Britain's advertising watchdog has banned an "offensive" online gambling advert for likening an embattled Premier League manager to a child slave in the Middle East.
Fruity King, which runs mobile gambling games, has apologised to the Yemeni community about its tweet about Arsene Wenger posted in April, which it now admits was a "tasteless joke".
The promoted tweet mocked the Arsenal Football Club manager, who was screamed at by angry fans last year.
Wenger was told to "f**k off and leave" and hassled with cries of "boo" at a train station after Arsenal lost a game against Stoke:
Calling him 'Arsene Winger', Fruity King's tweet compared the abuse Wenger has suffered while managing Arsenal to the physical abuse suffered by Yemeni child slaves in Saudi Arabia.
Many children from Yemen are trafficked to Saudi Arabia, where they endure appalling treatment, sometimes sold by their families who believe their children will get a better life.
The ad, in a promoted tweet, said: “Arsene Whinger has suffered more abuse from Arsenal fans over the last 9 years than a Yemeni child slave in Saudi Arabia."
The tweet appears to have since been deleted, but a record of it can still be seen on Twitter tracking sites like Trendogate:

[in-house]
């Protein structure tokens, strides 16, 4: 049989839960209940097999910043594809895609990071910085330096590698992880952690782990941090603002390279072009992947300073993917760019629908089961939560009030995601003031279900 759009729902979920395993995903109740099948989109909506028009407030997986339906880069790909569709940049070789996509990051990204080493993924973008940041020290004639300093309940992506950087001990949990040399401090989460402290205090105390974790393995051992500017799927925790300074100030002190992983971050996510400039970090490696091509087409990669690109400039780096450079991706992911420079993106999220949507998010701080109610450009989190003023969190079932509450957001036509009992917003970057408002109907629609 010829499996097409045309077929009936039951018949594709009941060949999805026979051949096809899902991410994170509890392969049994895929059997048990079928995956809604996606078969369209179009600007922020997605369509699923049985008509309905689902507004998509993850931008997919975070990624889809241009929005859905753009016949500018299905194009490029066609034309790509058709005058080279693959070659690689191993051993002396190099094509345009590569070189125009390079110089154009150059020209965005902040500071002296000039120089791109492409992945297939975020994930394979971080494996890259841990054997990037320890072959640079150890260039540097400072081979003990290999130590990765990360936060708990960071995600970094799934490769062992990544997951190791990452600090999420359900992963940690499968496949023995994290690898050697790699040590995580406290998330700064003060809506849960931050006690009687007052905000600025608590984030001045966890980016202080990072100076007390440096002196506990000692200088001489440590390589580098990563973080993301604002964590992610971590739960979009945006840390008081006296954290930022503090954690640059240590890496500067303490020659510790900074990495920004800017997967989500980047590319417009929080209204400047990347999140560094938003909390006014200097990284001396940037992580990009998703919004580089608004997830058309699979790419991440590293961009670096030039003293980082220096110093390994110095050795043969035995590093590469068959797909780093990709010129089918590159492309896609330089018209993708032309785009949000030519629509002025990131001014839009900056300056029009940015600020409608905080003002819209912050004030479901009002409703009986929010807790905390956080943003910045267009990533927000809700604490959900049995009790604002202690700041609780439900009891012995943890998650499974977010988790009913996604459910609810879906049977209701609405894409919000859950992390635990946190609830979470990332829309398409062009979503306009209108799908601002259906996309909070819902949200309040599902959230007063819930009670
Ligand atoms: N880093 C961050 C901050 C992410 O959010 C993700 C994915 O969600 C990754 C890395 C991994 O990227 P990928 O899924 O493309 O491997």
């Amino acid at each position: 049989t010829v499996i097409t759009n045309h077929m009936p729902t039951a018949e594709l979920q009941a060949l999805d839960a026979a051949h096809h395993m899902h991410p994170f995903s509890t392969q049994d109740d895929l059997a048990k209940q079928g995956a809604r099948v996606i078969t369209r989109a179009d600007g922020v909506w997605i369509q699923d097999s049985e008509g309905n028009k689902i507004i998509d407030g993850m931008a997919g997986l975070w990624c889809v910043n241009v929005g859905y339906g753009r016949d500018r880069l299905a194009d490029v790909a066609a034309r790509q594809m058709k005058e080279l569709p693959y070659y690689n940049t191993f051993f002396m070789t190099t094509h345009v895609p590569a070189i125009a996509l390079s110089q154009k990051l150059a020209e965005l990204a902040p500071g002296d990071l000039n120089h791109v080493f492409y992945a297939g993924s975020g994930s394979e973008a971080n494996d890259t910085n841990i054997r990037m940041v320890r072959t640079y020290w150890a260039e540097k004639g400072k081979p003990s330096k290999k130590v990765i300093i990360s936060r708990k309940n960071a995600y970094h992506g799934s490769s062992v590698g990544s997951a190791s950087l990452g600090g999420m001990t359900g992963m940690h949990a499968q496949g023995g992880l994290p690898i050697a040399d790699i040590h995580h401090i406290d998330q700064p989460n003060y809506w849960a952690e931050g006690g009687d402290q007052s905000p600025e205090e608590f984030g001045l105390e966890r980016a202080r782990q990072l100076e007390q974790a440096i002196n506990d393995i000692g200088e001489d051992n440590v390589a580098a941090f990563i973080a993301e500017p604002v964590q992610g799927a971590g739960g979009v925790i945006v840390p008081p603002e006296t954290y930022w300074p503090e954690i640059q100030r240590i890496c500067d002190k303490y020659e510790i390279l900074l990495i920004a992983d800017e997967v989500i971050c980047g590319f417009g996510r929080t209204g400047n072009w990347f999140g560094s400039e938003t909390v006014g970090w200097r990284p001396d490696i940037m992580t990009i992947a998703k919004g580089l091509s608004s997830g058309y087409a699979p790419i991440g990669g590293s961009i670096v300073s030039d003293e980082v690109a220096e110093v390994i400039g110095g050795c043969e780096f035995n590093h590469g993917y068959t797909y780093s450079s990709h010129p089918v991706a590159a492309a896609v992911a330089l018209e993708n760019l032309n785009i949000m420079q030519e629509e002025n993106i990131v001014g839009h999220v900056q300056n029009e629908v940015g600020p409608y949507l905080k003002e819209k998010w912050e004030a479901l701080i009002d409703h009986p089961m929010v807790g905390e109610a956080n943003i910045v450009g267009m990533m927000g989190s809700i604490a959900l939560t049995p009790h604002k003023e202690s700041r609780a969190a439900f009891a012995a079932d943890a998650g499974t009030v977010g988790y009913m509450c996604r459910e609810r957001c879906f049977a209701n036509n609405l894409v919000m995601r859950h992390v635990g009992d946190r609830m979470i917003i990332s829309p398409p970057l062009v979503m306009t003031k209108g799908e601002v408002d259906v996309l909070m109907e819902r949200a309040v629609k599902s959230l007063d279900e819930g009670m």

One person complained about the tweet, saying that relating international child abuse to football was offensive. The Advertising Standards Authority, which rules on ads that attract complaints, agreed.
It said in its ruling: "The ASA understood that there were reports of children, who were particularly vulnerable to slavery, being trafficked into neighbouring states.
"We therefore considered that comparing the amount of abuse a football manager received to that of a Yemeni child trafficked into slavery was entirely inappropriate for an ad and concluded that the promoted tweet was likely to cause serious and widespread offence."
Fruity King apologised to the Yemeni community for any offence caused, but said it "did not believe that the tweet caused serious or widespread offence and that it was a tasteless joke with no malicious intent."
In its defence, it added that the tweet was a "one-off" and was posted by its advertising agency that it no longer works with.
But the ASA banned the ad, and said it must not be tweeted or used again.
"We told Fruity King that they should take particular care when making reference to real world or current events to avoid causing serious or widespread offence," the watchdog added.